Monitoring Volcanic Ash provides early warnings of Hazardous Atmospheric Conditions
Volcanic ash is a recurring impediment to normal air-traffic operations in Europe, Asia and South America due to potential jet engine damage caused by the razor-sharp particles in dense ash plumes. A notable example is the 2010 eruption of the Eyjafjallajökull volcano in Iceland that shut-down air traffic throughout Western Europe for seven days, with intermittent closings necessary as new ash plumes continued to enter the European airspace. More than 300 airports were closed, 100,000 flights were canceled, and 10 million passengers were impacted. This economic disaster prompted research organizations to place more emphasis on developing effective volcanic ash monitoring systems.
Evaluation of Aerosols Detection Networks for Aviation
To address the need for better information about volcanic ash events, the Toulouse Volcanic Ash Advisory Center (VAAC) asked Météo-France (MF), the French national meteorological service, to focus on the ash issue. MF set out to determine the best method of providing accurate information about the size and concentration of volcanic particles from the ground up to a minimum of 12 km altitude. The subsequent research efforts included the following activities:
- Tracking plumes of volcanic ash or dust through the atmosphere
- Understanding local air quality
- Providing warnings to air traffic controllers, meteorologists, and industrial sites related to aerosol events
During the summer of 2012, using desert dust as a proxy, MF collected data provided by several LiDAR sensors and ceilometers and in-situ measurements (balloon-borne particle counters and aircraft sensors) to assess their effectiveness in tracking aerosols.
Numerical weather predictions (NWP) for different synoptic weather regimes were used to determine the efficiency of networks using various sensors and the associated location of the instruments, considering the following factors:
- Vicinity of main air routes
- Coverage of the Atlantic coast for ash coming from Iceland and the Mediterranean Sea for ash emitted by the Italian volcanoes
- Impact on MOCAGE (Modéle de Chimie Atmosphérique de Grande Echelle), the French model for chemical species transport
Results of Network Study Point to MiniMPL
After MF’s initial evaluation, several network designs were studied to determine which one provides the best cost/ benefit ratio. Based on criteria of cost and robustness, MF bought six MiniMPL LiDAR sensors.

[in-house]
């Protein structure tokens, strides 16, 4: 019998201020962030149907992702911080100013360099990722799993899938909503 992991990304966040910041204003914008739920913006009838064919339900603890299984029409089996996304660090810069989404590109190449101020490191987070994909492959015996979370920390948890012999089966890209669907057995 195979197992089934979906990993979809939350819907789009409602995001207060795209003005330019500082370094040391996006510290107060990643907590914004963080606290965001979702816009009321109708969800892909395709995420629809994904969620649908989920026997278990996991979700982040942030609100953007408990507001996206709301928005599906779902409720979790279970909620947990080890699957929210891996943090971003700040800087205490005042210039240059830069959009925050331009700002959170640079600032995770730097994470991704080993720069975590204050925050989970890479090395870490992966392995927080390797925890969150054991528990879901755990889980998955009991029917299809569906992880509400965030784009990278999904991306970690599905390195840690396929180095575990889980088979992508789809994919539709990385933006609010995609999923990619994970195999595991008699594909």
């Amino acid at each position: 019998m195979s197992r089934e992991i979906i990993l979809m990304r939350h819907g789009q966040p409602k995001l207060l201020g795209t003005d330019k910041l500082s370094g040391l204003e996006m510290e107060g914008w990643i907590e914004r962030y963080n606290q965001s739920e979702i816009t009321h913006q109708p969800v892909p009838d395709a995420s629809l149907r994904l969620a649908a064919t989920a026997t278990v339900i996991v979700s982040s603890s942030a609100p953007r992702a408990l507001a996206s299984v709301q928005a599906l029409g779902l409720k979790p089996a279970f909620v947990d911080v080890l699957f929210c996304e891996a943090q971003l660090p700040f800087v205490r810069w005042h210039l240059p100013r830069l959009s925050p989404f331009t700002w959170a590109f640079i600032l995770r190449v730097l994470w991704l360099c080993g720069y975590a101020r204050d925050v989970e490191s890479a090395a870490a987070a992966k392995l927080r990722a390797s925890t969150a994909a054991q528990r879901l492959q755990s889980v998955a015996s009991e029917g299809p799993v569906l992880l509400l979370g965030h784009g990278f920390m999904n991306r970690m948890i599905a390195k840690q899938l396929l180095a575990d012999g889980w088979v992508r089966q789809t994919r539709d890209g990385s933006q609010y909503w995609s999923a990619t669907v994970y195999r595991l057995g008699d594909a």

“We decided to place five of the MiniMPL in fixed locations at Lille, Trappes, Brest, Momuy and Aleria,” said JeanLuc Lampin, Studies and Development Engineer MétéoFrance. “The sixth MiniMPL is being kept as a mobile lidar. In case of an ash event, the Volcanic Ash Advisory Center will decide the best place to deploy in terms of the atmospheric circulation and the location of the plume to obtain the best coverage.”
In the future, additional MPL’s will be added to the inventory to expand coverage and develop a comprehensive nation-wide network.
MiniMPL provides New Atmospheric Details Critical to Aviation Safety
Atmospheric studies are critical for safe airport operations. MF operates a hybrid network of aerosol LiDAR sensors with a re-deployable mobile component for volcanic ash early warning and detection. MF’s 3,100 employees are focused on developing the infrastructure and leading-edge technologies necessary to collect meteorological observations for a better understanding of the current state, which in turn are used to improve global and regional weather modeling and forecasting.
The MiniMPL’s ability to measure depolarization makes automatically characterizing aerosol types feasible for researchers.
The MiniMPL network is performing very well for MétéoFrance, said Justin Fisher, director of atmospheric LiDAR products, Hexagon. “By continuously monitoring the atmosphere with a network of depolarization LiDAR sensors, possible air-traffic interruptions due to volcanic ash or major dust events can be prevented or mitigated.”
The MiniMPL uses a laser with a range up to 15 km, as well as dual polarization. The dual polarization backscatter measurements allow for very high accuracy - better than 0.7%. This data enables authorities to discriminate between the occurrence of pure water clouds and the presence of volcanic ash plumes and ash/water cloud mixtures, as well as determine ash concentration profiles, with measurements and analyses completed and reported in seconds.
About Micro Pulse LiDAR
Elevating Atmospheric Monitoring
Micro Pulse LiDAR (MPL) instruments help scientists, meteorologists and air quality professionals monitor aerosols to better understand the structure of our atmosphere. MPL’s longrange capabilities and high-quality signal increase efficiency and accuracy of the data capture process for improved atmospheric monitoring. Originally designed by Sigma Space for NASA, MPL uses eye-safe lasers, precision photon counting, and built-in data analysis to deliver the best signal-to-noise ratio and thus the most reliable information in this category. Micro Pulse LiDAR is part of Hexagon (Nasdaq Stockholm: HEXA B; hexagon.com), a leading global provider of information technologies that drive quality and productivity improvements across geospatial and industrial enterprise applications.